Excerpts from past posts on Hennessy's View about Tom Schweich "Integrity" is the first word I think of when trying to describe Tom Schweich.
Rock n Roll Lunch
We met for lunch on a hot day in April 2010. I expected a typical GOP establishment hack: smooth, overly friendly, defensive, and forgettable. I expected the man others told me to expect. But I met someone very different.
How different? That lunch ended listening to his band's recording of their original rock song. We were sitting in Tom's car in the parking lot at Lamp and Lantern Village. The car was suffocating, but the music was great.
"Reminds me of the Rolling Stones," I said.
"I love the Rolling Stones," Tom shot back. Beamed back. "They're a big influence."
Of all the many politicians I met in 2009 and 2010, none stood as distinctly as Tom Schweich. Most of my friends adamantly opposed him, of course, preferring his competitor Allen Icet. While Icet garnered the full support of the tea party movement in Missouri, Schweich's support--financial support in particular--came from Sam Fox, John Danforth, and others in the intellectual Republican world.
Schweich addressed his donors head-on and before I asked. "I am one-hundred percent completely pro-life," he told me. "I disagree with my donors on many issues, including pro-life, and they don't expect me to change my position. Because I won't."
I kept in touch with Auditor Schweich after he became auditor. We meet occasionally for lunch. Our conversations usually touch on politics, but only briefly. Literature, business, and music consume most of our talks.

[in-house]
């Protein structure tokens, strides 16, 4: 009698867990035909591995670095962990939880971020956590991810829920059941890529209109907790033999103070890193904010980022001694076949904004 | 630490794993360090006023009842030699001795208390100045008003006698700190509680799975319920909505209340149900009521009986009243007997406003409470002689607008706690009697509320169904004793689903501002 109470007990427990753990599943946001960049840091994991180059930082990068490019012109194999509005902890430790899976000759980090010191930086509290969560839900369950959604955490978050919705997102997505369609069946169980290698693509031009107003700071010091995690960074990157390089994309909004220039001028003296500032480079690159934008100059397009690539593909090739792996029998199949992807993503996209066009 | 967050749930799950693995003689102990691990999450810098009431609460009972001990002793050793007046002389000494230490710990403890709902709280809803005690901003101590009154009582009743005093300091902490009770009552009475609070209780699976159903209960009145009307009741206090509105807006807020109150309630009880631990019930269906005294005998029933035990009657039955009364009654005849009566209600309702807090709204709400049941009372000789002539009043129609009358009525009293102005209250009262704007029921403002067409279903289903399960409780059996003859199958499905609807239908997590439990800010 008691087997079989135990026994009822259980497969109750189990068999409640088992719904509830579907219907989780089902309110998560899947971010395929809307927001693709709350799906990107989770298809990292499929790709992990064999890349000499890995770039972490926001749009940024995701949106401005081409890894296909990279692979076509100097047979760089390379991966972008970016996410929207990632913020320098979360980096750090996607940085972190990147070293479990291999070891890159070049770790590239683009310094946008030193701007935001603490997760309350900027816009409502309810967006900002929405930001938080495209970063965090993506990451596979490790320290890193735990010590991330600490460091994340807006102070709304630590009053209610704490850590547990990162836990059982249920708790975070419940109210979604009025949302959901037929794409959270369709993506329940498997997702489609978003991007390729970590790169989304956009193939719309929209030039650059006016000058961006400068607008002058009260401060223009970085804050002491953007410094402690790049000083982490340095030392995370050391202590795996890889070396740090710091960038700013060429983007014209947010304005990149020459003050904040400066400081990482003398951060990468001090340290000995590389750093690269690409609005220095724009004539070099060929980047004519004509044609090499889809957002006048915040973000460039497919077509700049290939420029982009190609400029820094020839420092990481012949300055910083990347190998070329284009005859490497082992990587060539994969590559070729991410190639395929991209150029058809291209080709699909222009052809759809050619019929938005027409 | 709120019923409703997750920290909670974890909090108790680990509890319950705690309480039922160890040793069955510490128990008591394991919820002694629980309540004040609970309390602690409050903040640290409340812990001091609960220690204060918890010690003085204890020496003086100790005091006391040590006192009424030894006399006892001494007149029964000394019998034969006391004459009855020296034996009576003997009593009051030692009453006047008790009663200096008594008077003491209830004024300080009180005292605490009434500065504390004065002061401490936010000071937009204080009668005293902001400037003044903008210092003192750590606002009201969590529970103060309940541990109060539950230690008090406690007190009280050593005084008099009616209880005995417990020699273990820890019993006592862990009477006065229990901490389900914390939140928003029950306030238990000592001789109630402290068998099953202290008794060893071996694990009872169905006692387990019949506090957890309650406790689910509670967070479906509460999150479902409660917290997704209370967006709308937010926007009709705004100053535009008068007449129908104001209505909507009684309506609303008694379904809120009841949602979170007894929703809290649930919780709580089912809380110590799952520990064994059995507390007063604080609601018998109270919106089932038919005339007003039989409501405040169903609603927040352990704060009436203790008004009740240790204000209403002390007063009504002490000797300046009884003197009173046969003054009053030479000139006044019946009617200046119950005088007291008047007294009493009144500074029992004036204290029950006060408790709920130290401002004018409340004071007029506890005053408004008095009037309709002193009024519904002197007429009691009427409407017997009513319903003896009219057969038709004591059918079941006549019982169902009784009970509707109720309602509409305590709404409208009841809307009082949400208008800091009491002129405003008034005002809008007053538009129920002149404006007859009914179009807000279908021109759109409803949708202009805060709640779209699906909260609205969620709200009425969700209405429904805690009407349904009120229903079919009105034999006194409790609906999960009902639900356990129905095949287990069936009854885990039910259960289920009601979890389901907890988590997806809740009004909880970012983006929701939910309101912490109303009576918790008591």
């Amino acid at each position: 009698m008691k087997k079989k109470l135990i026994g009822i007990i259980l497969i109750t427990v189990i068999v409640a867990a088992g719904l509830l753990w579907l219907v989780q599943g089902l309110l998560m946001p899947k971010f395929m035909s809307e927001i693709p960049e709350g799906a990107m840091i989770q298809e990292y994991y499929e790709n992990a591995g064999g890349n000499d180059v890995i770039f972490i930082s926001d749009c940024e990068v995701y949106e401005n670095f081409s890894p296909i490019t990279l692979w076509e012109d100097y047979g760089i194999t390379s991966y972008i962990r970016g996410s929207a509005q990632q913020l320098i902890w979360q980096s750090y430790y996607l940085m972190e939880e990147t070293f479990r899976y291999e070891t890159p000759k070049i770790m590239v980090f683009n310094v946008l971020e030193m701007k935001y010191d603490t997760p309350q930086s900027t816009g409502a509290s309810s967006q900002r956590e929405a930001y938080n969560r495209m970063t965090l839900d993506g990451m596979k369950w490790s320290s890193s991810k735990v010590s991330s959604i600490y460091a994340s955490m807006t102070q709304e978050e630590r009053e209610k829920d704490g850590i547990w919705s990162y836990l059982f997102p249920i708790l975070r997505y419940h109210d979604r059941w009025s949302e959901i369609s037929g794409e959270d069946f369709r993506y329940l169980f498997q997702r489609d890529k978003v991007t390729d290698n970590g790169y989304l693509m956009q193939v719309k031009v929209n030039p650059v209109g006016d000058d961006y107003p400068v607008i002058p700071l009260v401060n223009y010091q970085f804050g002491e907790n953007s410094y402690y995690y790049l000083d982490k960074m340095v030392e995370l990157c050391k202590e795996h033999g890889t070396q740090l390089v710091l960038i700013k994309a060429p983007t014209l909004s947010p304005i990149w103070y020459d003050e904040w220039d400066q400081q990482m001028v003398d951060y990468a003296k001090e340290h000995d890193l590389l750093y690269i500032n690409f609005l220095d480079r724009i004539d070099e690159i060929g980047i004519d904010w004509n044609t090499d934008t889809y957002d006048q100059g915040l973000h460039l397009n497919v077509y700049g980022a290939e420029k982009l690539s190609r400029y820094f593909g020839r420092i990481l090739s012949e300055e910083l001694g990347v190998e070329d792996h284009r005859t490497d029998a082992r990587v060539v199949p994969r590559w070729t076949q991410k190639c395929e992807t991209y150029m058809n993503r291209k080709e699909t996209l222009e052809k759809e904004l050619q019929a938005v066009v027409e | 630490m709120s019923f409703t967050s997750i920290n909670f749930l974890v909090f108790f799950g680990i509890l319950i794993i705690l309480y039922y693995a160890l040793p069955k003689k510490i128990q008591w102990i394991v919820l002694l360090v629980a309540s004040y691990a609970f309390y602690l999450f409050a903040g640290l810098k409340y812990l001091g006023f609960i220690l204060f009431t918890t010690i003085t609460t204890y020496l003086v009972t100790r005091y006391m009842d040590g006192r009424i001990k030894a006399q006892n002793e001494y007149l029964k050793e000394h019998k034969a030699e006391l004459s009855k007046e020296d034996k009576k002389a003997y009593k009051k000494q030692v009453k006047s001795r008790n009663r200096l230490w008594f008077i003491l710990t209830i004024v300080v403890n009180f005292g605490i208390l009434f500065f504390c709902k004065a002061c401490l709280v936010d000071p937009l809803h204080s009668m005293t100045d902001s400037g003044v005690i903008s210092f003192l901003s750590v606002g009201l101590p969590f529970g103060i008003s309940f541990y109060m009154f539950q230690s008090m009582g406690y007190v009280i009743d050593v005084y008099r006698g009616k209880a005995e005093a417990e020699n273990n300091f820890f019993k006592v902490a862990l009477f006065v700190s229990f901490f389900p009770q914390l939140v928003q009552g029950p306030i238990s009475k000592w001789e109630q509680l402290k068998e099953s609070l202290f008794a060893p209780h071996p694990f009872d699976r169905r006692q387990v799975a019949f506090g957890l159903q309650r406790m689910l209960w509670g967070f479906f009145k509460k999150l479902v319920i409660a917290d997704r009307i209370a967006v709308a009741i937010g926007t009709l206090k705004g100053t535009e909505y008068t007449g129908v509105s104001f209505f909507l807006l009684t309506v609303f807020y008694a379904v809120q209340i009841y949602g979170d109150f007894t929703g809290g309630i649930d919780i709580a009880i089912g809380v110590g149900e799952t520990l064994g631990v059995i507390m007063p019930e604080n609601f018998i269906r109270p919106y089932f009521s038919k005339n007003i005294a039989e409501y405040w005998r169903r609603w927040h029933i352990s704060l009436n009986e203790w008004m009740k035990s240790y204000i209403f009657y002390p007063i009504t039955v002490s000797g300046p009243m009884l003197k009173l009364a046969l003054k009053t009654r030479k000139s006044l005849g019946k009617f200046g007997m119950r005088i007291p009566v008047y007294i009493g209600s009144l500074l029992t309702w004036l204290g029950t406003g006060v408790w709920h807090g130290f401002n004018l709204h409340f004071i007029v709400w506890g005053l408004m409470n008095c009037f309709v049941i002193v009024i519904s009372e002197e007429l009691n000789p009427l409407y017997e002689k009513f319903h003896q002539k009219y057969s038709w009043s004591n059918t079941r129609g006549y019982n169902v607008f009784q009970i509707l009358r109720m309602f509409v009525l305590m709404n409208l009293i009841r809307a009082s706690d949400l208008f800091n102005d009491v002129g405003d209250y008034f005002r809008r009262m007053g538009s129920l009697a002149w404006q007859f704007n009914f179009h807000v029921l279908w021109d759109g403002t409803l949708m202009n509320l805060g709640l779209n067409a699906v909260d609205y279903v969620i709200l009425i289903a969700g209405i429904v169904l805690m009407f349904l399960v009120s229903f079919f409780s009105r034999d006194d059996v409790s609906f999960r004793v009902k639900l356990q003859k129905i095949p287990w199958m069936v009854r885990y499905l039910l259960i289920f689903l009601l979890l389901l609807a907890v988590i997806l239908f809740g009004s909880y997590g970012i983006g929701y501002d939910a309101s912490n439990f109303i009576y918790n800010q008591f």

I hadn't seen Tom for a few months before Lincoln Days in St. Louis in 2013. On opening night, Auditor Schweich gave a speech that several of my friends found disturbing. Schweich urge all center-right people to look for common ground we could take together. He asked the Republicans assembled to give their fellow conservatives the benefit of the doubt and a little slack.
Again, work kept me from the Friday night opening events, but arrived early on Saturday. I made a point to say "hello" to the Auditor, but he saw me before I saw him. He was on me in a second.
"Listen, Bill, I might have some things last night that you might not like. I wanted to tell you about it myself."
Different. Other politicians who've said things I might not like simply dodged me. Not Tom. As with the Danforth thing, he addressed this issue head on and directly with me. If his words had disappointed me, his courage and straight talk immediately won me back. I'd rather deal with a politician who honestly and openly disagrees with me than with a politician who says one thing and does another.
Auditor Schweich’s Municipal Courts Project
In November, State Auditor Tom Schweich announced the Municipal Courts Project. The Auditor will audit 10 municipalities suspected of violating state limits on fines from traffic tickets. Missouri law requires cities to forfeit to the state revenues from traffic tickets that exceed 30 percent of total revenue.
On to November 
Tom Schweich took a lot of heat during the primary, but no one challenged his credentials for Missouri Auditor. I was personally skeptical of Tom before I met him. His only public service involved foreign service, working for the State Department at the UN and in Afghanistan. When we met for lunch, my doubts about his fitness for Auditor quickly disappeared. In fact, I got the sense that it was all Tom could do to restrain himself from running over to the bar and balancing the cash drawer. He has a lifetime of experience overseeing various kinds of corporate audits and criminal financial investigations.
Rest in peace, good and faithful servant.